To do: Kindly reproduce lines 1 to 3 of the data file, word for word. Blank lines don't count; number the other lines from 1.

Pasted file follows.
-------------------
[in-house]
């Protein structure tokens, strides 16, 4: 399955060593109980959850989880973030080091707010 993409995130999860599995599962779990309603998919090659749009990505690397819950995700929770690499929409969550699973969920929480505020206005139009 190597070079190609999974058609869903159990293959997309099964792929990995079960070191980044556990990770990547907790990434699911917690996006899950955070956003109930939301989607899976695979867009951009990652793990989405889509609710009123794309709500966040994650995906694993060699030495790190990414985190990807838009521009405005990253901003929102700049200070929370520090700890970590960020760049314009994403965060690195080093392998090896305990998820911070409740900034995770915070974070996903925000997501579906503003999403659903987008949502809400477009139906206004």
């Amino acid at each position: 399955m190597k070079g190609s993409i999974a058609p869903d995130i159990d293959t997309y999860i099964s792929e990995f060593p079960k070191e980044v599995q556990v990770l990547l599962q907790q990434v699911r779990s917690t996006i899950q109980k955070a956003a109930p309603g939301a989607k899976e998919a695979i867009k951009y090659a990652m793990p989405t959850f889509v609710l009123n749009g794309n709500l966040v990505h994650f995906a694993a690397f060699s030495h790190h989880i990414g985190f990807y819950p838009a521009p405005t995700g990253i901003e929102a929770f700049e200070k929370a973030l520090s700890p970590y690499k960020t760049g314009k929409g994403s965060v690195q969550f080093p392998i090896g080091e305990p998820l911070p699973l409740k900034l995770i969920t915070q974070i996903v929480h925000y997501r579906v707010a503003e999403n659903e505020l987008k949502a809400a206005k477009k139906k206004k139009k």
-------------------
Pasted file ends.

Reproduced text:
[in-house]
């Protein structure tokens, strides 16, 4: 399955060593109980959850989880973030080091707010 993409995130999860599995599962779990309603998919090659749009990505690397819950995700929770690499929409969550699973969920929480505020206005139009 190597070079190609999974058609869903159990293959997309099964792929990995079960070191980044556990990770990547907790990434699911917690996006899950955070956003109930939301989607899976695979867009951009990652793990989405889509609710009123794309709500966040994650995906694993060699030495790190990414985190990807838009521009405005990253901003929102700049200070929370520090700890970590960020760049314009994403965060690195080093392998090896305990998820911070409740900034995770915070974070996903925000997501579906503003999403659903987008949502809400477009139906206004």
């Amino acid at each position: 399955m190597k070079g190609s993409i999974a058609p869903d995130i159990d293959t997309y999860i099964s792929e990995f060593p079960k070191e980044v599995q556990v990770l990547l599962q907790q990434v699911r779990s917690t996006i899950q109980k955070a956003a109930p309603g939301a989607k899976e998919a695979i867009k951009y090659a990652m793990p989405t959850f889509v609710l009123n749009g794309n709500l966040v990505h994650f995906a694993a690397f060699s030495h790190h989880i990414g985190f990807y819950p838009a521009p405005t995700g990253i901003e929102a929770f700049e200070k929370a973030l520090s700890p970590y690499k960020t760049g314009k929409g994403s965060v690195q969550f080093p392998i090896g080091e305990p998820l911070p699973l409740k900034l995770i969920t915070q974070i996903v929480h925000y997501r579906v707010a503003e999403n659903e505020l987008k949502a809400a206005k477009k139906k206004k139009k």